Linker Scripts

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So what exactly is a linker script, and do I really need one? In all basic cases, you can technically do without, as you can specify a lot of options on the GNU ld command line, but how fun is that to type 100 characters over and over? A linker script is basically a nice little file you can create that ld will parse and link according to it.



I won't cover all of the keywords here, but I will cover the ones that will most likely be used.



ENTRY takes one argument. That is the symbol name for the entry point of the linked program/kernel. This can be "start" or "__main" or whatever, it's really up to you, but this will be the very first byte of your loaded program(or the first byte of the .text section in ELF and PE binaries).



OUTPUT_FORMAT also takes one argument. It specifies what the output format of your executable will be. To find out what formats your binutils and GCC supports, just use 'objdump -i'. Some of the more common formats are

  • binary --This is just a flat binary with no formatting at all
  • elf32-i386 --This is just the ELF format, usually little endian too.
  • elf64-x86-64 --This is the ELF format for 64bit, usually little endian.
  • pe-i386 --The PE format



STARTUP takes one argument. It is which file you want to be linked to the very beginning of the executable. For userland programs, this is usually crt0.o or crtbegin.o. For kernels, it is usually the file that contains your assembly boilerplate that initiates the stack and in some cases GDT and such and then calls your kmain().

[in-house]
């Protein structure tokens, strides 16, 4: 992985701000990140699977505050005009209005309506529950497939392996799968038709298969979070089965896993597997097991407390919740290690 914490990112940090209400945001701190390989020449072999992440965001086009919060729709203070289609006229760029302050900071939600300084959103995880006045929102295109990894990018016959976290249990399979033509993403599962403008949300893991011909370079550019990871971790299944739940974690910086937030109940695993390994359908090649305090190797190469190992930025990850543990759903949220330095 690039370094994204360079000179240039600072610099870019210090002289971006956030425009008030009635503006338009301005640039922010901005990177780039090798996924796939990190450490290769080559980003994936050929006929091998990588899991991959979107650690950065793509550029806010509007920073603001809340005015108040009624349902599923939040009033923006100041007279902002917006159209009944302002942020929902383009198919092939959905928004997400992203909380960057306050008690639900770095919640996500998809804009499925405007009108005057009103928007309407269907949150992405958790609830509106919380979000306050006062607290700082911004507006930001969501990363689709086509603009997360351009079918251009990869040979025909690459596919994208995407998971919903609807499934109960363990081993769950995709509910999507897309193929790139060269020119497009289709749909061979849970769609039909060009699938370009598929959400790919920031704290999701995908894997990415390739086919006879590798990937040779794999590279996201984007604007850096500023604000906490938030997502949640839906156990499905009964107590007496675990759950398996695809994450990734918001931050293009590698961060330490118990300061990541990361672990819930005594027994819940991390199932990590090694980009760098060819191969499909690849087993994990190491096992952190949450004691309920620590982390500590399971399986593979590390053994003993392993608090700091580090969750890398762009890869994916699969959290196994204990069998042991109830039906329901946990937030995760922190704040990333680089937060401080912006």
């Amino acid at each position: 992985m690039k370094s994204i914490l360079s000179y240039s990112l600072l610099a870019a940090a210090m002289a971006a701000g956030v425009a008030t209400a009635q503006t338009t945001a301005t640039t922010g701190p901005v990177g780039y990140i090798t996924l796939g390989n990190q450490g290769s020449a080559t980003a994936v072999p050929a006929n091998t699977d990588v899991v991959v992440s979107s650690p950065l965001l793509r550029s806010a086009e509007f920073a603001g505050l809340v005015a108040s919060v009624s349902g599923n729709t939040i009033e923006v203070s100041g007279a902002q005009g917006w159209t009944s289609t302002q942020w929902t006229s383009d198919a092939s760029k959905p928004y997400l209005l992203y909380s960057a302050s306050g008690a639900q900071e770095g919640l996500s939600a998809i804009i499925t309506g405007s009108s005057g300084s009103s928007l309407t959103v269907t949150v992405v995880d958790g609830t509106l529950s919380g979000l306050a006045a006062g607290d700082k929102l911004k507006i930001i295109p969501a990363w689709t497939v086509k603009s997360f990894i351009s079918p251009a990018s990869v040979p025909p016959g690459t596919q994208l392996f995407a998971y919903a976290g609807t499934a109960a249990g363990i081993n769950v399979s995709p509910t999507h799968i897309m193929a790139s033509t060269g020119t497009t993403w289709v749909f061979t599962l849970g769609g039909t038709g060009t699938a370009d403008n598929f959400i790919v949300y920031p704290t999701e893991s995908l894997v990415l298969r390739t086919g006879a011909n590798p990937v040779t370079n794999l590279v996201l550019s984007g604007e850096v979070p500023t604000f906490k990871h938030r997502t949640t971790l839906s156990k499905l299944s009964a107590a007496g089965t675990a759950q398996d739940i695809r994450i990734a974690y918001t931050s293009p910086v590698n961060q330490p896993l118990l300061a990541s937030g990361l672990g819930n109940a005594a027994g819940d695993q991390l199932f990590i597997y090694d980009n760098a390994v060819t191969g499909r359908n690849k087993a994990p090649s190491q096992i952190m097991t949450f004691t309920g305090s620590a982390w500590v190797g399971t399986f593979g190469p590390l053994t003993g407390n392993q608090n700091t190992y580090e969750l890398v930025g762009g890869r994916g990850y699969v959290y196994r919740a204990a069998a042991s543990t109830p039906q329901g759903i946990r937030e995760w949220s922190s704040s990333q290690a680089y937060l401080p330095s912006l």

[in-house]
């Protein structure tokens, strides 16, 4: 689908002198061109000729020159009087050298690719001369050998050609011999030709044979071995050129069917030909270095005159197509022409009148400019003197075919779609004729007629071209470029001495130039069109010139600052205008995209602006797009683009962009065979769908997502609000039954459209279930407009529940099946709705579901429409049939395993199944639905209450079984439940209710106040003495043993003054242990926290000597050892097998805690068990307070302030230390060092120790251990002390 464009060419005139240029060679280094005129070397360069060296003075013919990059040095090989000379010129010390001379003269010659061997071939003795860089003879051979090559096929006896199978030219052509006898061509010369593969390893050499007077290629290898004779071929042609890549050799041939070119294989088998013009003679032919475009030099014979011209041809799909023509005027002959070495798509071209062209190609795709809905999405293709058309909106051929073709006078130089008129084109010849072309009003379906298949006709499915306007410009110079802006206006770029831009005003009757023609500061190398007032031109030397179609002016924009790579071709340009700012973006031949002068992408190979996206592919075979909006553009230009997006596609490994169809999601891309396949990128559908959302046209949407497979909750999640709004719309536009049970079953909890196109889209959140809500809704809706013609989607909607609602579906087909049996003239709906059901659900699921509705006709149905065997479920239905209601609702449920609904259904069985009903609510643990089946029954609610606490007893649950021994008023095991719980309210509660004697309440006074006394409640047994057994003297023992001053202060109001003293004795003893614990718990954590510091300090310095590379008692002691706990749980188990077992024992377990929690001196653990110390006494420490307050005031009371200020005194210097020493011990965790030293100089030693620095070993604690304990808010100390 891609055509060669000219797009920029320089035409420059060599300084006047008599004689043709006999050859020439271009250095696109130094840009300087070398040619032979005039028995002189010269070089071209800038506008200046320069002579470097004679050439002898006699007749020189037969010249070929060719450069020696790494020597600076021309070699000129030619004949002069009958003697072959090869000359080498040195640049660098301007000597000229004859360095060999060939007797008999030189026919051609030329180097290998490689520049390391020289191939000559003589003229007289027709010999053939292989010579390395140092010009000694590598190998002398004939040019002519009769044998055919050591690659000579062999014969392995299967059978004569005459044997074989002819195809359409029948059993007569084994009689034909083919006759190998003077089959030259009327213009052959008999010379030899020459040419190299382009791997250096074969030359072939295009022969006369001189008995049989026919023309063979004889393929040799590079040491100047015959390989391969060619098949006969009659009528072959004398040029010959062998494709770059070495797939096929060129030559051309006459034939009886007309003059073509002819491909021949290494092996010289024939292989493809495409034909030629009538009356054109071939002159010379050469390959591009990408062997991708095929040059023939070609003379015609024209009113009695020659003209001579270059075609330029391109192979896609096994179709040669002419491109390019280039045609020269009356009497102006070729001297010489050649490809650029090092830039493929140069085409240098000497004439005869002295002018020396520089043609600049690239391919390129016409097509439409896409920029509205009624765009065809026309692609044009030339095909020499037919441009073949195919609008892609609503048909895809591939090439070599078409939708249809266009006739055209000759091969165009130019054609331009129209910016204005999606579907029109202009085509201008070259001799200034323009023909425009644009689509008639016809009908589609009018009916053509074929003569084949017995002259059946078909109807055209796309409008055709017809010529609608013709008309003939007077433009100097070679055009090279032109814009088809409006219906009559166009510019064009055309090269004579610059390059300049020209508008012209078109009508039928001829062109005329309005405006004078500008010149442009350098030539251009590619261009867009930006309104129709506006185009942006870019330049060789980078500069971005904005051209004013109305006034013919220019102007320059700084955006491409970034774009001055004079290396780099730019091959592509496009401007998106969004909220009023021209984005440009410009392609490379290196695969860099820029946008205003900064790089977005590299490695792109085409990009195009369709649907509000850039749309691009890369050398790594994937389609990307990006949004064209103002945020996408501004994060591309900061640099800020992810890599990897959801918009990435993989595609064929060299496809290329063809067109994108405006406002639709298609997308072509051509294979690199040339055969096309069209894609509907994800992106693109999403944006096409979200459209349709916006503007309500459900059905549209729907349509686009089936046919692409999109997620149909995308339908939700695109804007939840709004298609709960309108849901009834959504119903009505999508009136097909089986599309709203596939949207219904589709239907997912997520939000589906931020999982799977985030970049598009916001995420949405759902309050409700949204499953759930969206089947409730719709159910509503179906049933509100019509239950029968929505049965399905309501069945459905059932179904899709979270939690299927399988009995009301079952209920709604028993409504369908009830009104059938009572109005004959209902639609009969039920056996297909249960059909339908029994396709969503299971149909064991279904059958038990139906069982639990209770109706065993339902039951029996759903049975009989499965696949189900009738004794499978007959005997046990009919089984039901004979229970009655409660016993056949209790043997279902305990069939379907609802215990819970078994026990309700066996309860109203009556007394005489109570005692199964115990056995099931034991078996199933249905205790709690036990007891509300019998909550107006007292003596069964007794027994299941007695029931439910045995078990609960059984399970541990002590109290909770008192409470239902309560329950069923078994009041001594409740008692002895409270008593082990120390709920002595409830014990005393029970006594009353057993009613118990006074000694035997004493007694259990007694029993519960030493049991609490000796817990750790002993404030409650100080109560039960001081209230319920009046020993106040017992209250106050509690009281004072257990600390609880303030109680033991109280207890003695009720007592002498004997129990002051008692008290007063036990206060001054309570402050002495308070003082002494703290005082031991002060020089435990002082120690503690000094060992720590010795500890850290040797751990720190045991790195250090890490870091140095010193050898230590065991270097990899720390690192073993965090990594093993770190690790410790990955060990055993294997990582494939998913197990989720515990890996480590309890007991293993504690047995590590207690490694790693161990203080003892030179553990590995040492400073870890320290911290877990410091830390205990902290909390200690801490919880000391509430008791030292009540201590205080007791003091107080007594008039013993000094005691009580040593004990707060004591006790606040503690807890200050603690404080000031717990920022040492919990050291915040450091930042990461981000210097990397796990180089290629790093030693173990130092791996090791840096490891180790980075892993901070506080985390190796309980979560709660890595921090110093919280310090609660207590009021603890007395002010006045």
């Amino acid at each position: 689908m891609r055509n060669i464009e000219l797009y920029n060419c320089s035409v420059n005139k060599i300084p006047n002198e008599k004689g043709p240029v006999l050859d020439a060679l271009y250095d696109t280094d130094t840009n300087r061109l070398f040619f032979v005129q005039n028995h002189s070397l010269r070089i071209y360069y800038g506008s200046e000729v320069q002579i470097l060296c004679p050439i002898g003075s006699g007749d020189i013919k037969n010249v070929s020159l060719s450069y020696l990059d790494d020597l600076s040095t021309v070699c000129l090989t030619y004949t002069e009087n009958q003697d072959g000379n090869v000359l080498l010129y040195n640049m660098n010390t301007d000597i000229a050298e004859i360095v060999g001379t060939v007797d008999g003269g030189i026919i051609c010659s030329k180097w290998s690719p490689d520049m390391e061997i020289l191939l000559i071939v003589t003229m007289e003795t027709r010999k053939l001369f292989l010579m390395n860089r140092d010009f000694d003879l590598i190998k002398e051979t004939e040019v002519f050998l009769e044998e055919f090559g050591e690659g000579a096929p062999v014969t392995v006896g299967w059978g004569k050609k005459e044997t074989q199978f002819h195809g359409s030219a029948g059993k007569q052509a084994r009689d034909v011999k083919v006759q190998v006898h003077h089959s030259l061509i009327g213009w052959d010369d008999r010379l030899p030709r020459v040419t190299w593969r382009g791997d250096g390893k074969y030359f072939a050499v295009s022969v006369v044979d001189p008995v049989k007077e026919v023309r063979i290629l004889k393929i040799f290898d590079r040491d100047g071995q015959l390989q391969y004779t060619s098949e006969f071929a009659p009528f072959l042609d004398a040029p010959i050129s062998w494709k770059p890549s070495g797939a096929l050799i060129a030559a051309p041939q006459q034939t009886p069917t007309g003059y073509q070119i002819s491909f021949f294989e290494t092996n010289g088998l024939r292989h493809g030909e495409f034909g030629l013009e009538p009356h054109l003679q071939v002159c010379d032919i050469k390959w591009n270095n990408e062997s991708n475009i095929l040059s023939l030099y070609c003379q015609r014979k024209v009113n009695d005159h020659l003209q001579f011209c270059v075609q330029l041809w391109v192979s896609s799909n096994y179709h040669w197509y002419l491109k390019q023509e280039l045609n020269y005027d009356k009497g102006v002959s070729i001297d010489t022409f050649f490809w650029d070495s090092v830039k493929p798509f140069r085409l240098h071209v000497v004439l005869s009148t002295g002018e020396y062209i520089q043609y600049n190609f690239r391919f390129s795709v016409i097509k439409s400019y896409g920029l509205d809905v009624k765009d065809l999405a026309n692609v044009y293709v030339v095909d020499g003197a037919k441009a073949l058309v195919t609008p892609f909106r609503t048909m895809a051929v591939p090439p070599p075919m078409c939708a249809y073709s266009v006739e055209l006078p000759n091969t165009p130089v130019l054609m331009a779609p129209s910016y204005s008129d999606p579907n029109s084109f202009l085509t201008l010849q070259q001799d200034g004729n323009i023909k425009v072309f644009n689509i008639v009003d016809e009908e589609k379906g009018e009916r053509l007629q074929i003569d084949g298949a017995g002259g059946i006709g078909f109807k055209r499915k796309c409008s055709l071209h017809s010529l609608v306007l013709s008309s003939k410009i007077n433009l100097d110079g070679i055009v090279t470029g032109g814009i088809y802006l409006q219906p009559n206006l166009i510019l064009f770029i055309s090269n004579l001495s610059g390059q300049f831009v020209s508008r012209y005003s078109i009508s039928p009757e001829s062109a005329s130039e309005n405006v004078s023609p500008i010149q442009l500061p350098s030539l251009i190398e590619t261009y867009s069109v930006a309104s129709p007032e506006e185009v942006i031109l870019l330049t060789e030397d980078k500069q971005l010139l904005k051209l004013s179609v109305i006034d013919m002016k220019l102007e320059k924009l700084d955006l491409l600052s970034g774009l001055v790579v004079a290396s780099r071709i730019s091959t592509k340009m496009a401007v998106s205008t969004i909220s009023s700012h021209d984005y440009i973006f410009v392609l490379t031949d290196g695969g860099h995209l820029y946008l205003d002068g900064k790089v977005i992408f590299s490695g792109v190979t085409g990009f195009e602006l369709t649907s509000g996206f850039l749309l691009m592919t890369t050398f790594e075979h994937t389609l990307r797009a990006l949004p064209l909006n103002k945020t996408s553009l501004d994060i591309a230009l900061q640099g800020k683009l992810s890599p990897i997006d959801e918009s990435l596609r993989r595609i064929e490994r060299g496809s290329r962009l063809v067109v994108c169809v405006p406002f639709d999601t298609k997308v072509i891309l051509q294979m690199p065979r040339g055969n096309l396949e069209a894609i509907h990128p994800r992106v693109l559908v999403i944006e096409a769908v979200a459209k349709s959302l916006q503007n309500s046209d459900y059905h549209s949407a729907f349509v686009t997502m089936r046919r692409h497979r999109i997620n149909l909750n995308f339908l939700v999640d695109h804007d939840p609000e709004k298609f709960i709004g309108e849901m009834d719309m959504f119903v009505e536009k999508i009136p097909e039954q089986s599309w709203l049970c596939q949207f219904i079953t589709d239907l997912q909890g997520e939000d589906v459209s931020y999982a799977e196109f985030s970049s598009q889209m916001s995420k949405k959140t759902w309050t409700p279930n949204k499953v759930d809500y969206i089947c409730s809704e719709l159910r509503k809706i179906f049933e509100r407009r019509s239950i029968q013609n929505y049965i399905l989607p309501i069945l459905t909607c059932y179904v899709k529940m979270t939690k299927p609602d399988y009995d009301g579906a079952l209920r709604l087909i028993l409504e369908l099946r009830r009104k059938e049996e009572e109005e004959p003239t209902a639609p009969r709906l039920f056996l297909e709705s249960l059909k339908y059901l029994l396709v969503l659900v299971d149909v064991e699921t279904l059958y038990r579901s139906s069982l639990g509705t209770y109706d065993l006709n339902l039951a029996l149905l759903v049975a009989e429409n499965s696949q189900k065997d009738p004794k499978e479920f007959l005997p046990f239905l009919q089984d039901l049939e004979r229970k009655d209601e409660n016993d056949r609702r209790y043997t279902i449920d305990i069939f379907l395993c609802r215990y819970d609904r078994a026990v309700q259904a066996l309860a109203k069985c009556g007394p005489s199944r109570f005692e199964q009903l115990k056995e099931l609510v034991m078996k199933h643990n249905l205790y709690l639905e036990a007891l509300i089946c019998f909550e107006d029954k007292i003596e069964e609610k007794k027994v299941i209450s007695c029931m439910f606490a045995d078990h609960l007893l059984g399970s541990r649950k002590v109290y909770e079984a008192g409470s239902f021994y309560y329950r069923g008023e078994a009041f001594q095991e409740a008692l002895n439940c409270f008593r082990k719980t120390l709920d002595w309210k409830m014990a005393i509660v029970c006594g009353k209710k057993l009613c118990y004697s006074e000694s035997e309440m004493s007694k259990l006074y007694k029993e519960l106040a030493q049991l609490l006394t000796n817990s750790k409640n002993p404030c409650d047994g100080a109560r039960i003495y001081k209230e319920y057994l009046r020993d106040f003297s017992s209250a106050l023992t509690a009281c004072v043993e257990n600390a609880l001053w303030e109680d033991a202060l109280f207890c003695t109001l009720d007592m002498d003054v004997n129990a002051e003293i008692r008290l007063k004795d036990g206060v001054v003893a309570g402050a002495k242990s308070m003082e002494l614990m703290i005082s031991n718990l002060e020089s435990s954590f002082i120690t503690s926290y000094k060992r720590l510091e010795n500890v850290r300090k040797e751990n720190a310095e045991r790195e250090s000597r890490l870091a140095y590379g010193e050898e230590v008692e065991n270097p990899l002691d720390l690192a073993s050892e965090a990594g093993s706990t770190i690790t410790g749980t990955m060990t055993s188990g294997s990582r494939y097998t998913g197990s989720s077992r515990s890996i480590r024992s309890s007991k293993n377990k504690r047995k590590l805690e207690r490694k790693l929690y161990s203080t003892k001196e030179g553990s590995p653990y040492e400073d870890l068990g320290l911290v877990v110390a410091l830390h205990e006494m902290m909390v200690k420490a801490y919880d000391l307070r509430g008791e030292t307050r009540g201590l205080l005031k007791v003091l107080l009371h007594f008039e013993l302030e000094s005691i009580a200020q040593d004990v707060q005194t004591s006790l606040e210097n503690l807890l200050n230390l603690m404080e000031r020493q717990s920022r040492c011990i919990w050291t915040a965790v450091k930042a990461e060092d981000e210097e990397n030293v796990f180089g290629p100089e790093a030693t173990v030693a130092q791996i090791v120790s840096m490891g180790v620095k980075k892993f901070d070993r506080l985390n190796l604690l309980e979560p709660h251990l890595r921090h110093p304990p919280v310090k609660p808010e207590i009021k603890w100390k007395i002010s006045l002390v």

This will add a path to your library search directory. The -nostdlib flag will cause any library found in this path to be effectively ignored. I'm not sure why, it just seems to be how ld works. It treats linker script specified search directories as standard directories, and therefore ignores them with -no-default-libs and such flags


INPUT(File1.o File2.o File3.o ...)

INPUT is a 'in-linker script' replacement for adding object files to the command line. Where you would usually specify something like ld File1.o File2.o, the INPUT section can be used to do this inside the linker script instead.



OUTPUT specifies the file that has to be output by the linker. This is the name of the executable. For applications on Windows, for example, this is usually .exe.



MEMORY declares one or more memory regions with attributes specifying whether the region can be written to, read from or executed. This is mostly used in embedded systems where different regions of address space may contain different access permissions.

For example:

    ROM (rx) : ORIGIN = 0, LENGTH = 256k
    RAM (wx) : org = 0x00100000, len = 1M

This script tells the linker that there are two memory regions. a) "ROM" starts at address 0x00000000, is 256kB in length, can be read and executed. b) "RAM" starts at address 0x00100000, is 1MB in length, can be written, read and executed.


  .text.start (_KERNEL_BASE_) : {
    startup.o( .text )

  .text : ALIGN(0x1000) {
_TEXT_END_ = .;

  .data : ALIGN(0x1000) {
_DATA_END_ = .;

  .bss : ALIGN(0x1000) {
_BSS_START_ = .;
_BSS_END_ = .;


This script tells the linker to place code from the ".text" section in startup.o at the beginning, starting at logical address _KERNEL_BASE_. This is then followed by page-aligned sections for all ".text", ".data" and ".bss" sections of all the other input files. Linker variables are defined for the start and end address of each section; C(++) code can refer to these using 'extern "C" void <varname>', and taking the address (&<varname>) to use the value.

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